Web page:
Jesus broke the rules. He defied the law. He was not exactly your average “middle ground of goodness” type of guy.
Sure, he lived what seems to have been a fairly mundane, normal kinda life, for the first part anyway. Not much seems noteworthy about his first few decades, except for a brief episode of teenage angst when he freaked out his mom by not telling her he was staying behind from a family trip to the temple.
Maybe that was the first indication that this boy, this Christ Child, was not going to play by the rules. By the time Jesus of Nazareth hit his 30s, the midlife crisis kicked in and he unapologetically disrupted society, culture, religion and the world with his radical, rule-breaking, religion-defying, simple, humble life.
The Rules of Religion
For a man widely associated with the Church, the saints and all around religious conventions, Jesus was conversely sacrilegious. Just watch the sudden gasp of the crowd who stood in frozen awe as he tore apart a marketplace in the temple. With a whip. Which he’d just made. With his big, muscled, carpenter’s hands.
Or feel the smouldering indignation of those who pointedly told him it was the Sabbath (clearly a holy day of pious reflection and rest), then watched in frustration and disbelief as he did the unthinkable and stretched out his hand and healed a broken man.
“Playing it safe” clearly wasn’t a phrase in Jesus’s vocab.
Neither was “religiosity”. For some reason, the pinnacle of all our sacraments and sanctifications wasn’t too fussed with making sure he walked within the clean lines that the law of religion so carefully penned.
The Rules of Culture
Nor was Jesus overly concerned with fitting into the culture of his day. Just hear the muted grumbling of the pompous, patriarchal leaders who watched in horror as he, in the midst of a dinner party of rich, proud and respectable men, blessed a woman. She who wept and snotted and collapsed all over his feet. Who doused his salt-bathed peds in perfume. And who then did the unthinkable and wiped it all down with her hair…!!??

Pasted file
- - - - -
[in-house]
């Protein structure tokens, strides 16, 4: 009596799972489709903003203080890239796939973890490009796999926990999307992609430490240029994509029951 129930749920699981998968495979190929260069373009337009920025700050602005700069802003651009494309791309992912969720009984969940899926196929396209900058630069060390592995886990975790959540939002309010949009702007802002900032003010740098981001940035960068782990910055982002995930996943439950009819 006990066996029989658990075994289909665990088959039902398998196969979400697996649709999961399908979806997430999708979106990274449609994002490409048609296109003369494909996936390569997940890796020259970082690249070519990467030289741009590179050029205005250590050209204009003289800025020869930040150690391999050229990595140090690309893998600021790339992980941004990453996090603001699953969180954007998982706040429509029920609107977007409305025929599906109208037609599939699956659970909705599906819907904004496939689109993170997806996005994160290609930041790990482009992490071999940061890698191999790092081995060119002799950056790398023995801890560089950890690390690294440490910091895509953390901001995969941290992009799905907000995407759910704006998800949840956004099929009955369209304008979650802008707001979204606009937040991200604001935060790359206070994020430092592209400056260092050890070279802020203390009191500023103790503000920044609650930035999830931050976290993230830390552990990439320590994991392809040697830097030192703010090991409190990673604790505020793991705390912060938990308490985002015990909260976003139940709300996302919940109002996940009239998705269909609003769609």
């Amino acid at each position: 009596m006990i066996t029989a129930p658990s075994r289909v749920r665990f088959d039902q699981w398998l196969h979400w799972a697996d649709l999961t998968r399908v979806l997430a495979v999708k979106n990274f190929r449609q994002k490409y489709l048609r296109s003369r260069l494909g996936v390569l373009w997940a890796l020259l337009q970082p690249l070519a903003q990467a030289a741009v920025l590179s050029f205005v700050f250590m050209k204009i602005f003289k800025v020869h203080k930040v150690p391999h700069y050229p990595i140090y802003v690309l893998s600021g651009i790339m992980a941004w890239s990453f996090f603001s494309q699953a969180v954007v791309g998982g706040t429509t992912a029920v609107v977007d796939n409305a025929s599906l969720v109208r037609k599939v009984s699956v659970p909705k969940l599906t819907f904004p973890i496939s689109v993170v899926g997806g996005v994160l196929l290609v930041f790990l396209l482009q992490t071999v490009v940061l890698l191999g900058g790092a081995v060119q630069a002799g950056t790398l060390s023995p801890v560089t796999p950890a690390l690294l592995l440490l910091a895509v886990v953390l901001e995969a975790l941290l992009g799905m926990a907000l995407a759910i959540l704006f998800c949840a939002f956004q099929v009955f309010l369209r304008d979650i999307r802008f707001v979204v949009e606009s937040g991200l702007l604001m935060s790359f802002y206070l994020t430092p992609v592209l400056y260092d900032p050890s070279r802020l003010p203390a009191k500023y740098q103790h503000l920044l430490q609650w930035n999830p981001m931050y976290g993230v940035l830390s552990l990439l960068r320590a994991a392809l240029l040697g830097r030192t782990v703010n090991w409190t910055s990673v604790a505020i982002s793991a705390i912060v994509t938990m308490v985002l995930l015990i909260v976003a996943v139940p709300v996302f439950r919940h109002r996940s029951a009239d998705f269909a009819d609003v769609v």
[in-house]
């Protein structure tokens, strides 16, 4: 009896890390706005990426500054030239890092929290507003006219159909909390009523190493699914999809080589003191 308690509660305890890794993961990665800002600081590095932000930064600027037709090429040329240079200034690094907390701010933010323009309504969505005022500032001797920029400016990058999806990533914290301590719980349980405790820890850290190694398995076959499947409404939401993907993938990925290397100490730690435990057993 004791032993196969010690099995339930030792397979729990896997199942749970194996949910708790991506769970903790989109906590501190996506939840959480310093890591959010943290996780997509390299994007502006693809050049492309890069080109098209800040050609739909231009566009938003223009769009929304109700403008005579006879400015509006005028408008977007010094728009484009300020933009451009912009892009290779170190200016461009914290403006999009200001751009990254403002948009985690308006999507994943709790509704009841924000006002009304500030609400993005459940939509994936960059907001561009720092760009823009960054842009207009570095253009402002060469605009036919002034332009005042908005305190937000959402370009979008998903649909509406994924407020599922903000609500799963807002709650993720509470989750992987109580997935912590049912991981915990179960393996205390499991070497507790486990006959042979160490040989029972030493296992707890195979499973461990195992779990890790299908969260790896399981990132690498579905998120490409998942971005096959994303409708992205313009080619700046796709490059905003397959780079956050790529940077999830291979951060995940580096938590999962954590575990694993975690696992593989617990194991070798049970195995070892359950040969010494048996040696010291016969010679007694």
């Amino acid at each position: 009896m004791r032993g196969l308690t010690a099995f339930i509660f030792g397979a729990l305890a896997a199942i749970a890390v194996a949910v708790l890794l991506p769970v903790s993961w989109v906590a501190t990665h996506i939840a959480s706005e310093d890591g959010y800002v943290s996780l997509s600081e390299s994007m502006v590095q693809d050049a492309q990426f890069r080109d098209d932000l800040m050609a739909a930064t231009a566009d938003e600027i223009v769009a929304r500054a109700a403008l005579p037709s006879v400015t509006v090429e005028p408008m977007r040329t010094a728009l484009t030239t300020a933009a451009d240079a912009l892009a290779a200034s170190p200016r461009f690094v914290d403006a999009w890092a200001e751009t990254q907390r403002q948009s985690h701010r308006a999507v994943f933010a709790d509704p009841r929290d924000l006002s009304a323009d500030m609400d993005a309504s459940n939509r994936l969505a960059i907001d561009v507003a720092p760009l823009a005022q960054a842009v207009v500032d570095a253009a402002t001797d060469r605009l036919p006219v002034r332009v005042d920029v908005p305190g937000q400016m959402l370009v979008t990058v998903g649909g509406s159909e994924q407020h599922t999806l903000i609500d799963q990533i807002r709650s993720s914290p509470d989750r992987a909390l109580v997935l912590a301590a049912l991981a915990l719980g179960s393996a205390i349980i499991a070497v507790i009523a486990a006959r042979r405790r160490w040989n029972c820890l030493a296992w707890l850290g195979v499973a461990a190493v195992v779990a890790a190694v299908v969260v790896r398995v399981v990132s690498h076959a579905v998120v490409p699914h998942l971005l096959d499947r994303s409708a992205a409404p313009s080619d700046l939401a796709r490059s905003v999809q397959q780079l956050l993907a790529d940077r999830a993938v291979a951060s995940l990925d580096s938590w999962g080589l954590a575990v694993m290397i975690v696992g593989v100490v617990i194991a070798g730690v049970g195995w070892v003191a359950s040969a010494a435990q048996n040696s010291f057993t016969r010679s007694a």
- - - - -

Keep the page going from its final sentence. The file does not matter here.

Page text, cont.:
And Jesus smiled, and forgave her, and calmly continued with the 7-course buffet like this disruptive little scene was the most normal occurrence in a woman-oppressing, religion-caressing environment.
The Rules of Expectation
By now, Jesus, the breaker and quaker of rules, had quite the reputation. Apart from his continual defiance of rules and norms, there was something glorious, something magnanimous, something incredibly powerful about this humble oxymoron of a prophet.
So the crowds clung to him, the towns rushed out to meet him, the crippled found healing at his hands, the beggars found love at his feet. “Teacher” they called him. “Rabbi” they revered him. And the great and mighty Christ surrounded himself with…
Once again, when it came to expectations, this carpenter-turned-preacher had no qualms in tossing them aside like the gambling tables he’d once flipped. He hand-picked his team himself, choosing the roughest, toughest, most-likely-to fail-at-the-rules fishermen. They were not religious nor holy. They did not fit into the Church’s box or inspire holiness and piety.
They probably stank.
But Jesus wasn’t out to play by the rules. He was carefully and methodically toppling the Jenga towers of expectation, culture and even religion. He was not about to conform.
The Rules of Conformity
Everything Jesus said and did defied some aspect of the rules and systems of his day. Somehow, he missed the memo that said “Don’t Make Ripples”. Maybe he was too busy shouting down a storm or strolling on the raging sea.
Is it any wonder that Paul, having met a death-defying Jesus, wrote*:
“Don’t conform to the pattern of this world… Don’t become so well-adjusted to your culture that you fit into it without even thinking.”
In other words—don’t follow the rules just because. Then Paul went on:
“Be transformed by the renewing of your mind. Fix your attention on God. You’ll be changed from the inside out.”
And the Jenga tower came tumbling down.
If we’re honest, most of the time when we bypass the systems of our culture, or step outside the lines of our religion, or non-conform, we do it because we want to boast about how “un-PC” we are. Because we’re different. We’re smarter. We certainly aren’t associated with all the other dumb sheep running off the cliff.
But Jesus had a different motive. One that stemmed not from selfishness, but from selflessness. He broke the rules of stigma and superiority, that his humility might display God’s strength. He ignored the rules of pride and power, that grace’s invitation of restoration might belong to all.
It was love, not rules, which nailed Jesus Christ to the cross.
And this is the love—the highest “rule” of life—by which we may live by grace, and love with freedom, and sometimes even break the rules.
* quotes are Paul’s words, as recorded in the Bible versions of NIV, New King James, and The Message.
This article first published on Christian Today: http://www.christiantoday.com.au/article/its.time.to.break.the.rules/22775.htm